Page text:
It’s on the same lines as this Rhubarb and Strawberry Gratin – have you tried it yet?

Berry Gratin dessert

I’d normally make this using a vanilla pod/bean but this time I felt like some elderflower to highlight the strawberries.  If you’ve tried my Strawberry Eclairs with Elderflower Cream recipe in Teatime in Paris, you’ll know what I’m talking about!

As I’m not lucky enough to have elderflowers around, I cheat with a little cordial (Ikea have one) or syrup (Monin’s is good). However, if you have Elderflower liqueur such as Saint Germain, then that’s great too!

If you’re not into elderflower, then infuse this cream with some lemon verbena – so many variations are easy to dream up for this berry gratin recipe.

Berry Gratin recipe

Berry Gratin Recipe

Berry Gratin with Elderflower
Prep Time
20 mins
Cook Time
2 mins
Total Time
22 mins
 

Summer red fruit berry gratin, a quick yet elegant French dessert with fresh berries topped with an elderflower cream and toasted under the grill for a couple of minutes.

Servings: 4 people
Calories: 215 kcal
Author: Jill Colonna
Ingredients
  • 400 g (14oz) mixed fresh berries organic
  • 3 egg yolks
  • 50 g (1.75oz) sugar
  • good pinch vanilla powder (or 1/2 tsp extract)
  • 2 tbsp elderflower cordial or syrup (or Saint Germain liqueur)
  • 100 g (3.5oz) whipping cream
Instructions
  1. Divide the mixed berries between 4 ovenproof dishes and spread them out in a single layer.

  2. In a bowl, whisk together the yolks, sugar and vanilla until light and creamy (about 5 minutes). Continue to whisk, adding the cordial/syrup and the cream until well mixed.

  3. Pour over the fruits and place under a hot grill for just 2 minutes until the cream is toasted but not burned.  You could also use a blowtorch instead.
    Serve immediately -  or prepare a couple of hours in advance, chill then reheat in a warm oven at 140°C for about 5 minutes.

Recipe Notes

There are countless floral variations to this recipe: replace elderflower cordial/syrup with violet or rose syrup. Or replace the syrup with 25g more cream and infuse with lavender or lemon verbena.

 

Jill Colonna

MadAboutMacarons.com

 

Berry Gratin

Have you made any of the recipes from le blog or fancy making this Berry Gratin recipe?  Please do leave a comment below or take a picture and hashtag it #MadAboutMacarons.  I love to see your creations on Instagram and Facebook.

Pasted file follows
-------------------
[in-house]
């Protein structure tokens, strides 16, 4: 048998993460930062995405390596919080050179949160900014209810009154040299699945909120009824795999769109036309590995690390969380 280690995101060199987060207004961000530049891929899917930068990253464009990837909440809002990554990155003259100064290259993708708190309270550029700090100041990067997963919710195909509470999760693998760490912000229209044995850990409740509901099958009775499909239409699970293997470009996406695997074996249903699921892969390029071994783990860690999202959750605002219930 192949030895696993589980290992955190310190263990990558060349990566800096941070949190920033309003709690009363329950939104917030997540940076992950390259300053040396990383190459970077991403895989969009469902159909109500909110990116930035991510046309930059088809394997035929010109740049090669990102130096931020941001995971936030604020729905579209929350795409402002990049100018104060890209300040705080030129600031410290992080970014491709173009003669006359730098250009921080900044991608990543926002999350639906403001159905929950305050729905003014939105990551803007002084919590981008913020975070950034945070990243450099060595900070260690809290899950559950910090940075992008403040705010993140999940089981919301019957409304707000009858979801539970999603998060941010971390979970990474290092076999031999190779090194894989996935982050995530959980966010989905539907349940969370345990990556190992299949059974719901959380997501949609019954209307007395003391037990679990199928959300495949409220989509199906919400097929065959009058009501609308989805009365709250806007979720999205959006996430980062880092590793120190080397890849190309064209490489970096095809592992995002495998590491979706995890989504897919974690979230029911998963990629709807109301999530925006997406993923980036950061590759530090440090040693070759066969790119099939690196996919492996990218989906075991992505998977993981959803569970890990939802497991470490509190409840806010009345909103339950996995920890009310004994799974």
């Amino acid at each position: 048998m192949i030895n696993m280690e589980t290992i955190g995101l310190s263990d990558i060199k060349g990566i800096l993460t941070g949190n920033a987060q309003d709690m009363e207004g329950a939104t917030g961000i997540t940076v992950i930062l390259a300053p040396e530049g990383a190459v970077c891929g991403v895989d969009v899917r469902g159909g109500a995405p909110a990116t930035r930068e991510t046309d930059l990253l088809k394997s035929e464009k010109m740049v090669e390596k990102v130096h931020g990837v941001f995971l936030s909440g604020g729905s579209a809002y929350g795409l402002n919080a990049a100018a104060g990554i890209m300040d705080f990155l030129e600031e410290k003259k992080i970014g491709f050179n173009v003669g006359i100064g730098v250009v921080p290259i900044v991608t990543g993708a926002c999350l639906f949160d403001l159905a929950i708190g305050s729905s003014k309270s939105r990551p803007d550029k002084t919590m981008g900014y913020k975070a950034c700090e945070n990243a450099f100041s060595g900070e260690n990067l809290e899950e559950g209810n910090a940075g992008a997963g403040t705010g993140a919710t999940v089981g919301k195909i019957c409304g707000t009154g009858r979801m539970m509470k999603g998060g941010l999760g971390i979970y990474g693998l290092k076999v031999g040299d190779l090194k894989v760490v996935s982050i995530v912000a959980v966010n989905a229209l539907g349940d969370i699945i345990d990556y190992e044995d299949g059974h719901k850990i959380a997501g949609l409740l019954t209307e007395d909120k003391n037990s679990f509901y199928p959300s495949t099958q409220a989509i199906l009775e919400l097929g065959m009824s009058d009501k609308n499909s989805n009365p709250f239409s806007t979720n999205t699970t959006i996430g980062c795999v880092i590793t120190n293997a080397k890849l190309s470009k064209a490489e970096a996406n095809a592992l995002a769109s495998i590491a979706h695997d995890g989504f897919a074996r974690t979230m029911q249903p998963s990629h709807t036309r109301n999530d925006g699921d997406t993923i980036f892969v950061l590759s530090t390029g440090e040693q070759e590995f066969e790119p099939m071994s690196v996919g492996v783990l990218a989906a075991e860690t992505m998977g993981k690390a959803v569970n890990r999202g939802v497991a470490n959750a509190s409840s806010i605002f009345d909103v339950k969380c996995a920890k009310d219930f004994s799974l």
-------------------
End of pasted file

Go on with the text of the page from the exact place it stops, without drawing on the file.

Thanks so much for popping in! Just to let you know I’ll be rather disconnected on my annual travels (as ever, like the French, we leave Paris at this time!) over the next 3 weeks but will try to pop in when I can.  Have a lovely summer, wherever you are! Speaking of French Berries, don’t forget to wear a hat!

French Berry Gratin

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Mint Omelette – Corsican Style

This week, I made one of our favourite easiest, summer lunches while taking a quick break from gardening: a Mint Omelette. I make it often in summer (totally copied from Antoine’s Corsican mum) to help contain our friendly-but-proliferating mint varieties, as it makes a deliciously refreshing dish, served with plenty of fresh, crusty baguette. Well, it’s a change from Mojito Macarons.

As I posted this photo on social media, your reactions were, “What? There’s just mint in it?”

Yes, there is.  My mother-in-law always makes it just with mint – but there are two versions to a Corsican Mint Omelette: one is with mint, the other with mint and cheese.  However, I didn’t tell you the best part about a Corsican omelette.

Mint Omelette Recipe

Firstly let me tell you, if you’re new here, that my husband is Corsican. He’s from l’Ile de Beauté, the beautiful island that sits southeast of  France’s hexagone and above the Italian island of Sardinia. While Corsica has officially been part of France since 1768, its culture is still predominantly Italian.

It’s fascinating listening to my mother-in-law speak the Corsican language with her neighbours, with its Italian and French lilts. To give you an example, bonjour is bonghjornu and au revoir is avvèdeci. Admittedly, I’m too shy to attempt the lingo, as there’s a particular accent that sets the Corsicans apart – you could say it sets their ‘bones apart’ (Sorry, couldn’t resist an awful pun, as Napoleon Bonaparte was born here). My only two words are va bè (ça va), said slowly with a positive shoulder-shrugging gesture that probably says, “I may sound ridiculous but yes, everything is cool here”.

Two-thirds of the island is dramatic mountains with perched hilltop villages, which influences Corsica’s cuisine. Although fresh fish and seafood are popular in the touristy coastal resorts, inland there’s trout from the rivers – always served simply – but good, rustic food from the land features most. Corsicans love their meat (namely lamb, boar and lots of veal: try this Corsican Veal and Peppers recipe here), their own cheeses (notably brocciu – read more here in my recipe post for Fiadone, Corsican Cheesecake), vegetables and wild herbs from the unique maquis, the most unmistakably Corsican fragrance of the surrounding shrublands.